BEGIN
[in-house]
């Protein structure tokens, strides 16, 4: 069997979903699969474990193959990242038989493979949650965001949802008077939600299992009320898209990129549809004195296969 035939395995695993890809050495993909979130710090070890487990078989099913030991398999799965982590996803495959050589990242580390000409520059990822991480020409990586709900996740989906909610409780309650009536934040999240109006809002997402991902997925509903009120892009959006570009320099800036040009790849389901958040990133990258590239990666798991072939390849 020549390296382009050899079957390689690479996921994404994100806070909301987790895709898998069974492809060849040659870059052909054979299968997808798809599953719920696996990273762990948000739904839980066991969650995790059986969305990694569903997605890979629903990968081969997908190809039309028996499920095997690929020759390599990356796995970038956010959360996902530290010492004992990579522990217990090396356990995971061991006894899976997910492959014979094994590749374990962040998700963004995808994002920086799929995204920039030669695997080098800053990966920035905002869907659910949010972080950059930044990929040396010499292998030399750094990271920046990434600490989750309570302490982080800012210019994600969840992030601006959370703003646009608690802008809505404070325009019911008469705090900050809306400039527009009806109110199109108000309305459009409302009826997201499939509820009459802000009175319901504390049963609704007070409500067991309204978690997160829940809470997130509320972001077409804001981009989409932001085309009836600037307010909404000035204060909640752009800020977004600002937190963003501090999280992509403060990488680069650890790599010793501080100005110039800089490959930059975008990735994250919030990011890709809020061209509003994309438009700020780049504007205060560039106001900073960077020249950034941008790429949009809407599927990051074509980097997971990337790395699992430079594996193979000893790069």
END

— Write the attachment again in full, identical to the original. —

[in-house]
């Protein structure tokens, strides 16, 4: 069997979903699969474990193959990242038989493979949650965001949802008077939600299992009320898209990129549809004195296969 035939395995695993890809050495993909979130710090070890487990078989099913030991398999799965982590996803495959050589990242580390000409520059990822991480020409990586709900996740989906909610409780309650009536934040999240109006809002997402991902997925509903009120892009959006570009320099800036040009790849389901958040990133990258590239990666798991072939390849 020549390296382009050899079957390689690479996921994404994100806070909301987790895709898998069974492809060849040659870059052909054979299968997808798809599953719920696996990273762990948000739904839980066991969650995790059986969305990694569903997605890979629903990968081969997908190809039309028996499920095997690929020759390599990356796995970038956010959360996902530290010492004992990579522990217990090396356990995971061991006894899976997910492959014979094994590749374990962040998700963004995808994002920086799929995204920039030669695997080098800053990966920035905002869907659910949010972080950059930044990929040396010499292998030399750094990271920046990434600490989750309570302490982080800012210019994600969840992030601006959370703003646009608690802008809505404070325009019911008469705090900050809306400039527009009806109110199109108000309305459009409302009826997201499939509820009459802000009175319901504390049963609704007070409500067991309204978690997160829940809470997130509320972001077409804001981009989409932001085309009836600037307010909404000035204060909640752009800020977004600002937190963003501090999280992509403060990488680069650890790599010793501080100005110039800089490959930059975008990735994250919030990011890709809020061209509003994309438009700020780049504007205060560039106001900073960077020249950034941008790429949009809407599927990051074509980097997971990337790395699992430079594996193979000893790069």